Summary: Dr. Tow shares six keys to thriving in persecution. Persecution is discussed in context of personal struggle as well as through the lens of our cultural climate.
How To Thrive In Persecution
In Matt 5:10-15 Jesus said, “Blessed are those who are persecuted for righteousness' sake, For theirs is the kingdom of heaven. Blessed are you when they revile and persecute you, and say all kinds of evil against you falsely for My sake. Rejoice and be exceedingly glad, for great is your reward in heaven, for so they persecuted the prophets who were before you. 13 You are the salt of the earth; but if the salt loses its flavor, how shall it be seasoned? It is then good for nothing but to be thrown out and trampled underfoot by men. You are the light of the world. A city that is set on a hill cannot be hidden. Nor do they light a lamp and put it under a basket, but on a lampstand, and it gives light to all who are in the house. Let your light so shine before men, that they may see your good works and glorify your Father in heaven.”
In the Sermon on the Mount, Jesus made statements that were contrary to conventional wisdom. This is one such statement. “Blessed are those who are persecuted for righteousness’ sake….” This is not the way people naturally think. Conventional wisdom says you are blessed and happy when everybody likes you and speaks well of you; you are accepted and respected by your peers; people admire you and want to be friends with you. That’s a sign of blessing. And there are times when God gives us favor with people in order to position us for His purposes and enable us to fulfill a mission. As a child and young adult Jesus had that kind of favor. The Bible says He increased in favor with God and men. But when He later confronted leaders with truth, they rejected Him and persecuted Him even unto death.
It is important to note this qualifier in Matthew 5:10 “…for righteousness sake….” There is no blessing in being persecuted for personal stupidity or abrasiveness. The persecution some people experience is simply the result of how they are treating other people. If we are disrespectful toward people in our words and actions, they will probably be disrespectful toward us. If we rob banks and take other people’s money, we will probably be persecuted, but rightly so. Persecuted “for righteousness sake” means it comes because of your commitment to Christ.
The decision made by the Supreme Court on June 26th positions Christians for a level of persecution that we have not experienced in America up until this time. More than ever before, we need a biblical understanding of persecution and how to deal with it. That is my subject this morning.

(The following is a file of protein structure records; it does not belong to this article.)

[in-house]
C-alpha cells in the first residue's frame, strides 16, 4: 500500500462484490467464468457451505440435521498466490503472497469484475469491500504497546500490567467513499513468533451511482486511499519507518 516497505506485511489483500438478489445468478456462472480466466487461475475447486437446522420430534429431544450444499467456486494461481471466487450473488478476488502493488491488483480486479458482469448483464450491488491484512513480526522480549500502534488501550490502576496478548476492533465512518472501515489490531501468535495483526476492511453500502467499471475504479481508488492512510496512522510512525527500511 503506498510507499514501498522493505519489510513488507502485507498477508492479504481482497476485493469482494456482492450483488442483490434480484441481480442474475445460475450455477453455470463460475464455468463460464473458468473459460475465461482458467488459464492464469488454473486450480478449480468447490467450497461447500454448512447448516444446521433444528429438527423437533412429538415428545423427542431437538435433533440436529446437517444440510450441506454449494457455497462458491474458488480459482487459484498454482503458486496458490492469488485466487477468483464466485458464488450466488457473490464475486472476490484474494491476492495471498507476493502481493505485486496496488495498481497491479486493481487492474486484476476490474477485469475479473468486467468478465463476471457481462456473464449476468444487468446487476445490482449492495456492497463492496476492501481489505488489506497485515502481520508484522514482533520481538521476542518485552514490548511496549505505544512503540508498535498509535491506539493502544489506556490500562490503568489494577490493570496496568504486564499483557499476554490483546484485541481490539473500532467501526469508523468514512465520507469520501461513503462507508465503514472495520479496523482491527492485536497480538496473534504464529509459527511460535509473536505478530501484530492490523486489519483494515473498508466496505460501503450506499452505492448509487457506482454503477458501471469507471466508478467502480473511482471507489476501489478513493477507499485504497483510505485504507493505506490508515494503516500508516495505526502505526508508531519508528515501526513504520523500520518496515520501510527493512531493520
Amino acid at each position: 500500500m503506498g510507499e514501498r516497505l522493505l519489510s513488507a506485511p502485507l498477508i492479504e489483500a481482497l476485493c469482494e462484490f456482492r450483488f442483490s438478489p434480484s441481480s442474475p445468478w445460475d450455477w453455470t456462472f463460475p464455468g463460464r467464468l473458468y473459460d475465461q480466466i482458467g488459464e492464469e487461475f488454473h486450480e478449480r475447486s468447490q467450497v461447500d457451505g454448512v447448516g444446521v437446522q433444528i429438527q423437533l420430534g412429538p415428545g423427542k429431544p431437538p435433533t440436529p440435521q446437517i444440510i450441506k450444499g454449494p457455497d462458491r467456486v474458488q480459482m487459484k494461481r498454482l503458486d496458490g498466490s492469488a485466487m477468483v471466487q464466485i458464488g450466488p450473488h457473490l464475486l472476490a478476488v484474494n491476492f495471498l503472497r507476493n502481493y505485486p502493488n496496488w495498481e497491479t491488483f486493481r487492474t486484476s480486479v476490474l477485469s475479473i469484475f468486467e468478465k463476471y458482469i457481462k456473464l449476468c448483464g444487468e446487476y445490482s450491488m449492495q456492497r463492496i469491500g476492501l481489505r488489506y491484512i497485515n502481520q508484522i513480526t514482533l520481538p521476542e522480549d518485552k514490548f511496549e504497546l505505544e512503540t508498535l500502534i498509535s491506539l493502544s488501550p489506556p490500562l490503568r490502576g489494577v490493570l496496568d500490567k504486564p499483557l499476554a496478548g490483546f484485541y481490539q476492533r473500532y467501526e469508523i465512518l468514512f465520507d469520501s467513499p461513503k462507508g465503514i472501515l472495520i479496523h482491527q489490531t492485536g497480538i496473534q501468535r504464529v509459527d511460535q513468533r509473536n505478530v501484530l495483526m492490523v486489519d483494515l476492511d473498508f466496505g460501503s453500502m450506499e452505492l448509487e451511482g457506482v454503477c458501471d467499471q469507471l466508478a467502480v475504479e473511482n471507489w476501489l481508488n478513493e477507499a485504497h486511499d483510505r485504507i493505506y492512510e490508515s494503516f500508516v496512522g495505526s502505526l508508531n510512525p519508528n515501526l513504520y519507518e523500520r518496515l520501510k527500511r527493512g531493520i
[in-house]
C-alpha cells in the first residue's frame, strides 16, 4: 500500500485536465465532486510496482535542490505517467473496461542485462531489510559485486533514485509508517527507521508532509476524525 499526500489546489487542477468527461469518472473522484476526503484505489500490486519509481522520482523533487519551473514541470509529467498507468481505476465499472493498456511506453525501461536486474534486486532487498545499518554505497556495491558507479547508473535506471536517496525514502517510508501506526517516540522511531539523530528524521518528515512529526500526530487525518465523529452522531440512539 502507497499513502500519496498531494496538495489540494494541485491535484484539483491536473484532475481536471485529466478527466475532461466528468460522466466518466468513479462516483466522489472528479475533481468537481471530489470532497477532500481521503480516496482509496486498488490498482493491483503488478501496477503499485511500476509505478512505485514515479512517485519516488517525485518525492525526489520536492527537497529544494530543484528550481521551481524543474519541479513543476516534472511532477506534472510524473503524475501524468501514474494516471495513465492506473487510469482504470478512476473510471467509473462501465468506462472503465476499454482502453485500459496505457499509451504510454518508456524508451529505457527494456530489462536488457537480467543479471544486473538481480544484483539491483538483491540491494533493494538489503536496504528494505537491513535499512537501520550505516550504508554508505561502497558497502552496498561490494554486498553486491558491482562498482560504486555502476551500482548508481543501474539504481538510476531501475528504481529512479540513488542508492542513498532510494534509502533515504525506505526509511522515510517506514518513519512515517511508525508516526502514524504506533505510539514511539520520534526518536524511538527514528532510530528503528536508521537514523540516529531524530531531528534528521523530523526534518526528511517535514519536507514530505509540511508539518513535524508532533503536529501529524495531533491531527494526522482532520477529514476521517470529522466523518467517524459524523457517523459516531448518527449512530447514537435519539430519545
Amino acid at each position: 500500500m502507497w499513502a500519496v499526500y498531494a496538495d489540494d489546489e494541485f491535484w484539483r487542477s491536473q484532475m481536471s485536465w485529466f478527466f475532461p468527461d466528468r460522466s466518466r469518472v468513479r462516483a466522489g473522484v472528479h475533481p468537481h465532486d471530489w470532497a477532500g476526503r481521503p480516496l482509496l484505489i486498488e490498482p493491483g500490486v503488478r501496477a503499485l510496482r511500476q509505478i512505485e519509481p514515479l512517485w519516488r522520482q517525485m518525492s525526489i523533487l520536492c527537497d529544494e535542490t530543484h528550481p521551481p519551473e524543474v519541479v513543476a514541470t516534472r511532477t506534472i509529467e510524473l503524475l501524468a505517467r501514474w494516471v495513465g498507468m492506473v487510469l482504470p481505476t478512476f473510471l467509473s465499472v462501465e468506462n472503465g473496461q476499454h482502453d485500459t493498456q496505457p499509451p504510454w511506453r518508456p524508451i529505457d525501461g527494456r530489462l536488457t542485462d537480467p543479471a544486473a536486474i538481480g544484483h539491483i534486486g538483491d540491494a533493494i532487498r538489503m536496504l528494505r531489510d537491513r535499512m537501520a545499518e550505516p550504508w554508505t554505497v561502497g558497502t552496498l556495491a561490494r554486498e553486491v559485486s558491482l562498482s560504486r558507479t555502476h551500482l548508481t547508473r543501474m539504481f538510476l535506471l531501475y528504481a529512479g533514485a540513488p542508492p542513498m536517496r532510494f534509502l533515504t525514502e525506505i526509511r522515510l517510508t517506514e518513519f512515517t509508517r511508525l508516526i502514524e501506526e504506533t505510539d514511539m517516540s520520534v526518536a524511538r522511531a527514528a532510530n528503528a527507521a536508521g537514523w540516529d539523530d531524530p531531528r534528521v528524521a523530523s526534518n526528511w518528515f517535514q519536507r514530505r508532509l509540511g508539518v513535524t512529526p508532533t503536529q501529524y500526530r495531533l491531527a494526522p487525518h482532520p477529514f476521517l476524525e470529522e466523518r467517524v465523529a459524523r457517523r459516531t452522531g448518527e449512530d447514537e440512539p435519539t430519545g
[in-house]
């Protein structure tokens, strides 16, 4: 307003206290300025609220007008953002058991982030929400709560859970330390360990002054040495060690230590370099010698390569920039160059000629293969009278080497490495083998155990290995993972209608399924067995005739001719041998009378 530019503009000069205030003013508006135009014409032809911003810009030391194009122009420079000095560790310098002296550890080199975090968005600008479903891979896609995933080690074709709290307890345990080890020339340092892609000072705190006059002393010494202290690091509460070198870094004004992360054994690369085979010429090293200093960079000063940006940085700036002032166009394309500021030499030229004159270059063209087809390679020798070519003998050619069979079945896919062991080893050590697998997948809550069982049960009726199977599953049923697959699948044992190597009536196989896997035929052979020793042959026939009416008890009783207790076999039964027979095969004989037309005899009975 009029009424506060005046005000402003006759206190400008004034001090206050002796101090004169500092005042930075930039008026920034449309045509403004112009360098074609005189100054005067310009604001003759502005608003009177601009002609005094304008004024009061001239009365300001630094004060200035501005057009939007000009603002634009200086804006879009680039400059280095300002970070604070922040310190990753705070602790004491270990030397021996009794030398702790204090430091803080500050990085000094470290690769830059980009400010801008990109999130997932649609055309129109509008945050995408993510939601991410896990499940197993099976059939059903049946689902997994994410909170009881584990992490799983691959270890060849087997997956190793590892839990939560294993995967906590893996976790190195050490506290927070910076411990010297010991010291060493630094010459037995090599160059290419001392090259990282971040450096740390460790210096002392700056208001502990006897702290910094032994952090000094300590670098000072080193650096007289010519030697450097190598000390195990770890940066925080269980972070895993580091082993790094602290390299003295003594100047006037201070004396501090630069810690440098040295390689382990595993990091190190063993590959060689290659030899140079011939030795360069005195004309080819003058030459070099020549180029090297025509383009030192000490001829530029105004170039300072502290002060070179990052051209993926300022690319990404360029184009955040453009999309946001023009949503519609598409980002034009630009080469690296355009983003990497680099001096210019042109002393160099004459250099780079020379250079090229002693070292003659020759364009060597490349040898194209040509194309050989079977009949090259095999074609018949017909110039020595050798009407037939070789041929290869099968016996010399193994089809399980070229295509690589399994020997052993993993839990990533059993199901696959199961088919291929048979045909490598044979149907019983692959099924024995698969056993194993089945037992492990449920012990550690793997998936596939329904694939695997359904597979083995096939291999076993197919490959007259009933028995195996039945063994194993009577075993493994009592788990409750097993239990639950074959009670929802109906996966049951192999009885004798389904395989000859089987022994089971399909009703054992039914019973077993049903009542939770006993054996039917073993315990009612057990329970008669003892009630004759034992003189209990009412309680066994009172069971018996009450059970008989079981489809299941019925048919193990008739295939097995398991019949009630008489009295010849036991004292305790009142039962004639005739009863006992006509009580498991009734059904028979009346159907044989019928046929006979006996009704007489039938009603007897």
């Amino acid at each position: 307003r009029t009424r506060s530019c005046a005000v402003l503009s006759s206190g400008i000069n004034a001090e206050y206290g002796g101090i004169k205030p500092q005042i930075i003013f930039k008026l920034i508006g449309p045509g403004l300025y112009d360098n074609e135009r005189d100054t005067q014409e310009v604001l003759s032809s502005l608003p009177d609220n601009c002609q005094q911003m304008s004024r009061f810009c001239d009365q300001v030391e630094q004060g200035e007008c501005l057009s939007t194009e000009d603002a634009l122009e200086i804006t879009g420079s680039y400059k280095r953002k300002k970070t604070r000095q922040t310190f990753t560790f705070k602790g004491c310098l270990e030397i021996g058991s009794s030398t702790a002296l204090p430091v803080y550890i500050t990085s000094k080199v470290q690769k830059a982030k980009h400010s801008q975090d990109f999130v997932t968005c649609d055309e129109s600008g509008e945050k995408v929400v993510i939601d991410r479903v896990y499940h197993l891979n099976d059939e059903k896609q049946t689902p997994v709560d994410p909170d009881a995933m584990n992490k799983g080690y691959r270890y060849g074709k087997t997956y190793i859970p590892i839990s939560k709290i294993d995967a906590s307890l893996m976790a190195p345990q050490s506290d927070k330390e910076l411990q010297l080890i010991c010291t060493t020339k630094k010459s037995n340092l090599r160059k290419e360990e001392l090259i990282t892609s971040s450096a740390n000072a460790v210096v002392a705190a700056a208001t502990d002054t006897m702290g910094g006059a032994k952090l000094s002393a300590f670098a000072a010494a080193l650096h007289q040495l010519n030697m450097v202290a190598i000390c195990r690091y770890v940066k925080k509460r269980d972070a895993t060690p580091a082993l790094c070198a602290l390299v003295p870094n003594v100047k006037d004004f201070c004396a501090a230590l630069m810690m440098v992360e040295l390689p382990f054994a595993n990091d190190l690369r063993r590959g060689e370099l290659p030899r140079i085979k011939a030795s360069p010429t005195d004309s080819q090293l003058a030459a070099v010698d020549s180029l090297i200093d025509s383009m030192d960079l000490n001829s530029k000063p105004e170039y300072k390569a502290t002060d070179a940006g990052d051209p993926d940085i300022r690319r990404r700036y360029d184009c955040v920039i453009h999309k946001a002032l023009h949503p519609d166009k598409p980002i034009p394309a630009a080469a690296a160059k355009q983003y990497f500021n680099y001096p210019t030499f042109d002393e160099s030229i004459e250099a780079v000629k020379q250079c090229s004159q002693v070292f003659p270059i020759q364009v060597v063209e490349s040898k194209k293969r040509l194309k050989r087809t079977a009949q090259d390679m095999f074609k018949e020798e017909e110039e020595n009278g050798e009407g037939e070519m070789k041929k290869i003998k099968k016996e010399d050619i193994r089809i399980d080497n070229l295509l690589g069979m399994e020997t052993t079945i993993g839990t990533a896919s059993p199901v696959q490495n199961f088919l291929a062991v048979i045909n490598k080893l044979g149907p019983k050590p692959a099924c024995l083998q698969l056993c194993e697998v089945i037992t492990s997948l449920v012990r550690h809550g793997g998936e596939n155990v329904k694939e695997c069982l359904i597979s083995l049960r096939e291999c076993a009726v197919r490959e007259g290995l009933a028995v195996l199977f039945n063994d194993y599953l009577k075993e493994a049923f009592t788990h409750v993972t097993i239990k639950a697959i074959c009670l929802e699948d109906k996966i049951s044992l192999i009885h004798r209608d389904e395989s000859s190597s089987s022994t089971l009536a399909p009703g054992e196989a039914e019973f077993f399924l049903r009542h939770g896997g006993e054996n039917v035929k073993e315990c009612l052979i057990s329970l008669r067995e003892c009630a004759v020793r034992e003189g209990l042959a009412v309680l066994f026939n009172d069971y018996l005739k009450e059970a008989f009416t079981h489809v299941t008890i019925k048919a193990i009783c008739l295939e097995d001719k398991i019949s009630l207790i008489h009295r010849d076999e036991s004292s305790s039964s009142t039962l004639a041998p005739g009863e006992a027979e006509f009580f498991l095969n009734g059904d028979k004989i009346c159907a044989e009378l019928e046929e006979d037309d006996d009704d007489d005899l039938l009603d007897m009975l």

In Acts 4 we see the Early Church dealing with their first wave of persecution. In the first three chapters of Acts they had some awesome experiences in God. The Day of Pentecost came and they will all filled with the Holy Spirit. Peter preached and 3,000 people got saved. Acts 2:46-47 gives us a sense of what was happening. “So continuing daily with one accord in the temple, and breaking bread from house to house, they ate their food with gladness and simplicity of heart, 47 praising God and having favor with all the people. And the Lord added to the church daily those who were being saved.” So there they were have a wonderful time in God, “praising God and having favor with all the people.” That’s the kind of church I want to join. It gets even better in Acts 3. Peter and John are on their way to the Temple and God heals a crippled man right there for everyone to see. Five thousand people get saved (Acts 4:4).
But something else happens. Follow with me as we read Acts 4:1-8 “Now as they spoke to the people, the priests, the captain of the temple, and the Sadducees came upon them, 2 being greatly disturbed that they taught the people and preached in Jesus the resurrection from the dead. 3 And they laid hands on them, and put them in custody until the next day, for it was already evening. 4 However, many of those who heard the word believed; and the number of the men came to be about five thousand. And it came to pass, on the next day, that their rulers, elders, and scribes, 6 as well as Annas the high priest, Caiaphas, John, and Alexander, and as many as were of the family of the high priest, were gathered together at Jerusalem. 7 And when they had set them in the midst, they asked,’By what power or by what name have you done this?’ 8 Then Peter, filled with the Holy Spirit….”
Six principles for thriving in persecution: